NASA will be landing on Mars again. Just weeks after the successful landing of the Mars rover Curiosity, NASA on Monday announced that it had selected a mission that in 2016 would land near the equator of Mars in order to listen to the tremors rumbling through the planet’s interior. The US$425-million mission, called InSight (Interior Exploration using Seismic Investigations, Geodesy and Heat Transport) could expect to hear quakes as large as magnitude 4.5 or 5 in its two-year mission.
InSight beat out a mission to float on a hydrocarbon sea of Saturn’s moon Titan, and a mission that would have hopped on the surface of a comet. All three were “very compelling”, says NASA science chief John Grunsfeld. “The only disappointing thing is we can’t select them all to go on,” he says.
A month ago, Nature profiled each of the three finalists in NASA’s low-cost Discovery competition, as well as explored the consequences of a slowing cadence of mission launches.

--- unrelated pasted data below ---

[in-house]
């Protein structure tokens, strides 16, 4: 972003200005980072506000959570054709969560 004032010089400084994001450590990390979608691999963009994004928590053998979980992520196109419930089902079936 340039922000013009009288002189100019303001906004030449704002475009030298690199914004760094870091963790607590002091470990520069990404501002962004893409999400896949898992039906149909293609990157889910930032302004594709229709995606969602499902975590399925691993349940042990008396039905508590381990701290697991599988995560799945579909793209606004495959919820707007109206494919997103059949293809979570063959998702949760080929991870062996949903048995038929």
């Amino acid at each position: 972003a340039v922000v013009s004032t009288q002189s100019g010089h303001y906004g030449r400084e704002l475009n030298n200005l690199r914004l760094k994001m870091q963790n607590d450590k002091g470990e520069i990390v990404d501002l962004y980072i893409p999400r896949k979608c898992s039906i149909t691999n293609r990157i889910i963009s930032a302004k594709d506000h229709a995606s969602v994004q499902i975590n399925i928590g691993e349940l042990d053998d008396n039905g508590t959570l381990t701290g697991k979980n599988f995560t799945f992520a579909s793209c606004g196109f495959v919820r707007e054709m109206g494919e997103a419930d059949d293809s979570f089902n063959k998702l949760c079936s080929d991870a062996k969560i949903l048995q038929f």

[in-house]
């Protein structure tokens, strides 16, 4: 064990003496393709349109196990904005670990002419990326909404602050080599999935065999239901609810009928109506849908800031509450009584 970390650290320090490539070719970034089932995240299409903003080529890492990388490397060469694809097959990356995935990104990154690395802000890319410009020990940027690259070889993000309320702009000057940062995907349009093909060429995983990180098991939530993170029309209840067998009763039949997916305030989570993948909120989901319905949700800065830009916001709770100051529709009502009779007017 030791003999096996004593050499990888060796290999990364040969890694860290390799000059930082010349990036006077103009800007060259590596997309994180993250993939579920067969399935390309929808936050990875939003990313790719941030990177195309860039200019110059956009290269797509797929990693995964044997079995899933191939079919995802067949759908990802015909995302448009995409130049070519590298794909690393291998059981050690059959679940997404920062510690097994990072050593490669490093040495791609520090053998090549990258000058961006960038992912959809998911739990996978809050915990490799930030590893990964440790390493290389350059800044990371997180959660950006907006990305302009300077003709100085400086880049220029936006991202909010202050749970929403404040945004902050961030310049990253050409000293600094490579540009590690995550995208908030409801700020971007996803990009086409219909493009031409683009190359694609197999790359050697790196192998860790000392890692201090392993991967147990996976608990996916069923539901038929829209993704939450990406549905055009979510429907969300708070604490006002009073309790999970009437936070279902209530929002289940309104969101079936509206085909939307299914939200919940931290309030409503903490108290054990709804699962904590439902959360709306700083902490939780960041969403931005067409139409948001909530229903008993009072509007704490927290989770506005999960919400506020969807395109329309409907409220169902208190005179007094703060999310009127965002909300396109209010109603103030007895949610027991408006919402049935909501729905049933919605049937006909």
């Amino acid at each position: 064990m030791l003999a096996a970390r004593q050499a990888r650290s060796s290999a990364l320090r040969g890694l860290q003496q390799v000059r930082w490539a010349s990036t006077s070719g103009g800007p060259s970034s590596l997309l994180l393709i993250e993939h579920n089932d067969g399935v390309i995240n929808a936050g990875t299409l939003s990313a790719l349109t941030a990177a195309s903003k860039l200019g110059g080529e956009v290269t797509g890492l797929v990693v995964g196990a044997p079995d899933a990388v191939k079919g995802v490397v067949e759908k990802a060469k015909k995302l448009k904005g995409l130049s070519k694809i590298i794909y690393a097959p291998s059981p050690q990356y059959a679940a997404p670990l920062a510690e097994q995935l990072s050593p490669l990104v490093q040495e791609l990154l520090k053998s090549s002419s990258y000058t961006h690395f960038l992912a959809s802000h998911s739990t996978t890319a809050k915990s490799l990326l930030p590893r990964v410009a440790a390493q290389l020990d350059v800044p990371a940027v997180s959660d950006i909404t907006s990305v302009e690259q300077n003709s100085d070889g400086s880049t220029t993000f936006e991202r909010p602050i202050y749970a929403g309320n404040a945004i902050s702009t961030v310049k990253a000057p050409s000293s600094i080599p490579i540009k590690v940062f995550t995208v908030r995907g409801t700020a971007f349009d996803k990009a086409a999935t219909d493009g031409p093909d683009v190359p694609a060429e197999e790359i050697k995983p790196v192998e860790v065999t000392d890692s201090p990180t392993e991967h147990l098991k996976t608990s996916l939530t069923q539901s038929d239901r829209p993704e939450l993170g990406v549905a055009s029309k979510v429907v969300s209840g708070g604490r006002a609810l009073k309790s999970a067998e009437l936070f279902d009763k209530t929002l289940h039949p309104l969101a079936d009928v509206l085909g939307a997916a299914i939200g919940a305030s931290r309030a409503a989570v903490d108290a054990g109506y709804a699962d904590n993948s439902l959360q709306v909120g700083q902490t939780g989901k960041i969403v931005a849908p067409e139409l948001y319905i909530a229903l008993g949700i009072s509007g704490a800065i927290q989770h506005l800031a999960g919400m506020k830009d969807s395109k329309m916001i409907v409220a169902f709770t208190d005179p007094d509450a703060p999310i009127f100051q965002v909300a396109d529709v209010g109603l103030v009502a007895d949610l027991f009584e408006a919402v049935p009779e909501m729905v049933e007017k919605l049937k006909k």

At the time, the principal investigator, Bruce Banerdt, of the Jet Propulsion Laboratory in Pasadena, California, told me that in spite of the long history of Mars exploration, only the surface had been scratched. There are multiple National Academies studies that point to the need to get below the surface, he says. “There’s been a consistent drumbeat for 35 years that we need to study the interior of Mars,” he says. The mission should greatly reduce the uncertainty bounds on the thickness of the Martian crust — potentially illuminating how Mars, in its early history, differentiated into a core, mantle and crust. It could also set limits on the size and density of the Martian core — which in turn could help to explain the history of the planet’s magnetic dynamo.
Banerdt pointed out the misconception that you needed an array of two or more seismometers to study tremors. With new seismological techniques, he says, a single lander is enough. The mission relies on the same basic spacecraft design used by the Phoenix lander mission in 2008.